Patti Breckenridge, Janelle Lutz

Three “Ladies” of London: Alyssa Gardner, Linda Leonard, Janelle Lutz

Donald Fowler adds, “I didn’t want to mimic Sweeney Todd. I wanted to create a work clearly set in the 19th century but with a strong contemporary edge. The WaterTower production employs a10-piece orchestra, including trombone, French horn and a dynamic percussion section, which propels the sense of terror in the show. The music flows along very romantically in one moment then takes an unexpected turn: from teeny and delicate as a sparkling spider’s web to thick, heavy and ominous as the Devil. It offers both leads and chorus a real challenge to sing. I purposely wrote in scary parts of the voice to go for naked emotion.” Breckenridge breaks in. “With WaterTower’s powerhouse A-rated cast (both leads and ensemble) and design team, I believe Creep will set the bar for new musical development in the region.” And the role of Polly, that Fowler wrote for her? “It’s an honor and a huge responsibility to try to make my Polly match the vivid image in Donald’s head. Kate Galvin, our Philadelphia-based director who specializes in directing new musicals, asked me to bring her everything creative I have to launch Polly. There is nothing “vegetarian” about this show. It’s. All. Meat.”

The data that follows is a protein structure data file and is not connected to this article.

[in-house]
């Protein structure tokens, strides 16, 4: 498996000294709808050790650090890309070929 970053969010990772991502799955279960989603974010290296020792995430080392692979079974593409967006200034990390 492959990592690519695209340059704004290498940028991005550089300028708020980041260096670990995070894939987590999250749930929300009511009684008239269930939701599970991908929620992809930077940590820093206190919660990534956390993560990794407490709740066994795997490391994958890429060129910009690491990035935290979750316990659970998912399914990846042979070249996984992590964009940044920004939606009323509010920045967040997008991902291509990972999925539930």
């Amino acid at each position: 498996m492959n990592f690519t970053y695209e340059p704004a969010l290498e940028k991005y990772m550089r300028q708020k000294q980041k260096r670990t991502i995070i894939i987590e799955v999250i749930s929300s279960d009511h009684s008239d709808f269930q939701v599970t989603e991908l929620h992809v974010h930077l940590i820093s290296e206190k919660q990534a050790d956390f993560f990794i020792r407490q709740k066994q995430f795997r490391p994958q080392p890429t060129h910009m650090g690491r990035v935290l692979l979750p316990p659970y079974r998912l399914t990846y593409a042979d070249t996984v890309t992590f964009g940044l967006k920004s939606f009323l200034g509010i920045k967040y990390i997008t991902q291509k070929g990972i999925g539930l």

Musicals don’t produce themselves. They are notoriously expensive to mount. A Dream Team of fundraisers united over several years to support Fowler’s dream production from development workshop to full stage reality. Heather Wiese-Alexander, creative director/owner of the exclusive Dallas specialty shop Nest (nestdallas.com) has a special fondness for Donald Fowler, who works as her store manager and buyer. “I would listen when he brought in snippets of songs for a show he said he was composing, never dreaming what was in the works. When he asked if I would host a fundraising salon for him, where he could present a few songs to potential supporters in a private, relaxed environment, I said sure. I adore Donald and wanted to support his emerging project, wherever it went. When I saw the tears of joy the music inspired in the salon audience and the eager way people opened their hearts and wallets to invest in its success, I knew he was on to something.” The two salon fundraisers that preceded the Uptown Players workshop covered its expenses, raising $30,000.